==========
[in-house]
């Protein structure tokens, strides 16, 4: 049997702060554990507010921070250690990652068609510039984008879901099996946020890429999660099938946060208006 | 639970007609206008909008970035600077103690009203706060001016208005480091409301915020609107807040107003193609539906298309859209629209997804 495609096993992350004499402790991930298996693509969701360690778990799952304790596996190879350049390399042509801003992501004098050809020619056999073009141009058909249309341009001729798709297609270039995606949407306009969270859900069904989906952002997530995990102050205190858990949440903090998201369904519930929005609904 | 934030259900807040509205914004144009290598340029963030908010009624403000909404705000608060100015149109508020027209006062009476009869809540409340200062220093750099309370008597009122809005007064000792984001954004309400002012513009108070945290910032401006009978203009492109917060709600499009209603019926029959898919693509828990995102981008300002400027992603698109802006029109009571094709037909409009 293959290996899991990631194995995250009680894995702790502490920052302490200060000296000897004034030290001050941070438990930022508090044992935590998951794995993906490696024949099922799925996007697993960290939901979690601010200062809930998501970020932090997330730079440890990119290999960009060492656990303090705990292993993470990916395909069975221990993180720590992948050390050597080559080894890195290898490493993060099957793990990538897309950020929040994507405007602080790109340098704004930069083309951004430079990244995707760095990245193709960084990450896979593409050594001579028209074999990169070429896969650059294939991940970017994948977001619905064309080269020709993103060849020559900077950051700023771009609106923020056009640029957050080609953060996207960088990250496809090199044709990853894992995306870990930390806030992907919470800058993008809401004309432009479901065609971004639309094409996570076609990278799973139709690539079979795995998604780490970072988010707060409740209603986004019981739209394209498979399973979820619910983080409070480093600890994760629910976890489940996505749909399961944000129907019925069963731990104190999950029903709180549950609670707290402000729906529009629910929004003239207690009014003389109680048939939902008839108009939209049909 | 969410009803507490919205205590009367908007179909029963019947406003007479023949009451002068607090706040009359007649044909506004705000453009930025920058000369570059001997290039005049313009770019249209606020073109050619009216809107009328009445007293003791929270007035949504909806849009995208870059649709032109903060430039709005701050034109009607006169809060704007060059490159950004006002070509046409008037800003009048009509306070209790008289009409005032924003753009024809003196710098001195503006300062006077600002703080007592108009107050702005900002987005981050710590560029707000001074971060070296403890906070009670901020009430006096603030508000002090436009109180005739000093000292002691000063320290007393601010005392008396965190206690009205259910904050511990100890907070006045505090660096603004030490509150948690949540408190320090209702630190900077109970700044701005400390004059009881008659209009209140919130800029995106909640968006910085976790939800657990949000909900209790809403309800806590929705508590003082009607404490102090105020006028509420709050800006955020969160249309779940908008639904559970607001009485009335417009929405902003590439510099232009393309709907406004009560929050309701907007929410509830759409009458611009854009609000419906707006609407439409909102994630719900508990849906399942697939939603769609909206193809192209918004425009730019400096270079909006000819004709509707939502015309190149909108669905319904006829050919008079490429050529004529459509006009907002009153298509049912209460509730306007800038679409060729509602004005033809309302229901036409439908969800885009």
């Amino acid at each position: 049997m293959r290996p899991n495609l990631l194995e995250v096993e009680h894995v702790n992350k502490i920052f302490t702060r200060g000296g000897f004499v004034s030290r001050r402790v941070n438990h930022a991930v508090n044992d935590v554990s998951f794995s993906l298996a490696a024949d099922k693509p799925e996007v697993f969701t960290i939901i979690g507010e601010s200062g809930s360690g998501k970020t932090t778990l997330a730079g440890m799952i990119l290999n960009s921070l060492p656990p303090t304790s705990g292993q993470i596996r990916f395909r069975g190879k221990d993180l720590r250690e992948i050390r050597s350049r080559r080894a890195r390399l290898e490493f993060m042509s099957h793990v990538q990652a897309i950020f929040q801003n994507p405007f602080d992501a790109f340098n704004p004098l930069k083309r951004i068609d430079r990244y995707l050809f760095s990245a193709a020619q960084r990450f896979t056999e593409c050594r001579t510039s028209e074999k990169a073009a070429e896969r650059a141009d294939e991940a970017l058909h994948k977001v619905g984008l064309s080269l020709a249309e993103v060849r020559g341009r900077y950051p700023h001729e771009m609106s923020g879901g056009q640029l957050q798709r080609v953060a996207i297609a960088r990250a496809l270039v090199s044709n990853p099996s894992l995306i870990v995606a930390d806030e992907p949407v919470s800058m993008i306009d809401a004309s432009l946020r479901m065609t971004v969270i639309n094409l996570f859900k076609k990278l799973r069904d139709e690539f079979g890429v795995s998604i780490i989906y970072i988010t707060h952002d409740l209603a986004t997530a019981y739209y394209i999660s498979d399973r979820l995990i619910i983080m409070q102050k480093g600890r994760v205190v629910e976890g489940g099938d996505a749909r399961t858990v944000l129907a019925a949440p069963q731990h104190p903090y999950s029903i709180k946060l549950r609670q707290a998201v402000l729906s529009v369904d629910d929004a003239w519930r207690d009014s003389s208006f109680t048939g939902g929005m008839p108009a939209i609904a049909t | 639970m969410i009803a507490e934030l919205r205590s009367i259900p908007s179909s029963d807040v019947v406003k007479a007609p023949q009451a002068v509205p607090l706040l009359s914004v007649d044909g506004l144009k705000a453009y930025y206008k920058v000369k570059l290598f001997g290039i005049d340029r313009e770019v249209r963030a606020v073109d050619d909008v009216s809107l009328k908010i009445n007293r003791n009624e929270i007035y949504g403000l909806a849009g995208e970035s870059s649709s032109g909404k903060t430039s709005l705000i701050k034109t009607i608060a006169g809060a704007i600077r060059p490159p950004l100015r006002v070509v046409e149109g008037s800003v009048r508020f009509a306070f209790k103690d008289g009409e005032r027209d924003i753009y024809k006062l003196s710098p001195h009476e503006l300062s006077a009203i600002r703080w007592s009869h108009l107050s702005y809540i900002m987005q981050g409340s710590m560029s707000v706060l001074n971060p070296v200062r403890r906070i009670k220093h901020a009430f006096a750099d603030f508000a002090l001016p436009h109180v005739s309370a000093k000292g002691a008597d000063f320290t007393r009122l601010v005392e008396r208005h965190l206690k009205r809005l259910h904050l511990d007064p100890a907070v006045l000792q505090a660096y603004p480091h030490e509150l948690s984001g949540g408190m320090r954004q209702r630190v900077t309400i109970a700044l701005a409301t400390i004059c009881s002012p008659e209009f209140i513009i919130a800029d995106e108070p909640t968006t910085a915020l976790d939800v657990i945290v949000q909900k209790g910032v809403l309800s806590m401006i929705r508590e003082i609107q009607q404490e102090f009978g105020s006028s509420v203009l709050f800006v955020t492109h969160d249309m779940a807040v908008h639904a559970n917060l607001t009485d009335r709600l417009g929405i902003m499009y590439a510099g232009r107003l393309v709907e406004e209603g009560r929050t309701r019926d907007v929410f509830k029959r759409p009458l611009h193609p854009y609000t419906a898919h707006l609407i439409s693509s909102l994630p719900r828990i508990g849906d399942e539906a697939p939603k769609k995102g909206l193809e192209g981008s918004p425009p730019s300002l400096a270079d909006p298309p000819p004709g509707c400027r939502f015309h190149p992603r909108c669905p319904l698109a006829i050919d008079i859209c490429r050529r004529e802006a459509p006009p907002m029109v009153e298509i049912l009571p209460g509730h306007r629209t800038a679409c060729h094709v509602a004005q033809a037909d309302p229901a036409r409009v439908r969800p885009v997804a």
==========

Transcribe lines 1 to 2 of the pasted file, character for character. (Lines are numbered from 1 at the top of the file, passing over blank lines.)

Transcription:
[in-house]
């Protein structure tokens, strides 16, 4: 049997702060554990507010921070250690990652068609510039984008879901099996946020890429999660099938946060208006 | 639970007609206008909008970035600077103690009203706060001016208005480091409301915020609107807040107003193609539906298309859209629209997804 495609096993992350004499402790991930298996693509969701360690778990799952304790596996190879350049390399042509801003992501004098050809020619056999073009141009058909249309341009001729798709297609270039995606949407306009969270859900069904989906952002997530995990102050205190858990949440903090998201369904519930929005609904 | 934030259900807040509205914004144009290598340029963030908010009624403000909404705000608060100015149109508020027209006062009476009869809540409340200062220093750099309370008597009122809005007064000792984001954004309400002012513009108070945290910032401006009978203009492109917060709600499009209603019926029959898919693509828990995102981008300002400027992603698109802006029109009571094709037909409009 293959290996899991990631194995995250009680894995702790502490920052302490200060000296000897004034030290001050941070438990930022508090044992935590998951794995993906490696024949099922799925996007697993960290939901979690601010200062809930998501970020932090997330730079440890990119290999960009060492656990303090705990292993993470990916395909069975221990993180720590992948050390050597080559080894890195290898490493993060099957793990990538897309950020929040994507405007602080790109340098704004930069083309951004430079990244995707760095990245193709960084990450896979593409050594001579028209074999990169070429896969650059294939991940970017994948977001619905064309080269020709993103060849020559900077950051700023771009609106923020056009640029957050080609953060996207960088990250496809090199044709990853894992995306870990930390806030992907919470800058993008809401004309432009479901065609971004639309094409996570076609990278799973139709690539079979795995998604780490970072988010707060409740209603986004019981739209394209498979399973979820619910983080409070480093600890994760629910976890489940996505749909399961944000129907019925069963731990104190999950029903709180549950609670707290402000729906529009629910929004003239207690009014003389109680048939939902008839108009939209049909 | 969410009803507490919205205590009367908007179909029963019947406003007479023949009451002068607090706040009359007649044909506004705000453009930025920058000369570059001997290039005049313009770019249209606020073109050619009216809107009328009445007293003791929270007035949504909806849009995208870059649709032109903060430039709005701050034109009607006169809060704007060059490159950004006002070509046409008037800003009048009509306070209790008289009409005032924003753009024809003196710098001195503006300062006077600002703080007592108009107050702005900002987005981050710590560029707000001074971060070296403890906070009670901020009430006096603030508000002090436009109180005739000093000292002691000063320290007393601010005392008396965190206690009205259910904050511990100890907070006045505090660096603004030490509150948690949540408190320090209702630190900077109970700044701005400390004059009881008659209009209140919130800029995106909640968006910085976790939800657990949000909900209790809403309800806590929705508590003082009607404490102090105020006028509420709050800006955020969160249309779940908008639904559970607001009485009335417009929405902003590439510099232009393309709907406004009560929050309701907007929410509830759409009458611009854009609000419906707006609407439409909102994630719900508990849906399942697939939603769609909206193809192209918004425009730019400096270079909006000819004709509707939502015309190149909108669905319904006829050919008079490429050529004529459509006009907002009153298509049912209460509730306007800038679409060729509602004005033809309302229901036409439908969800885009």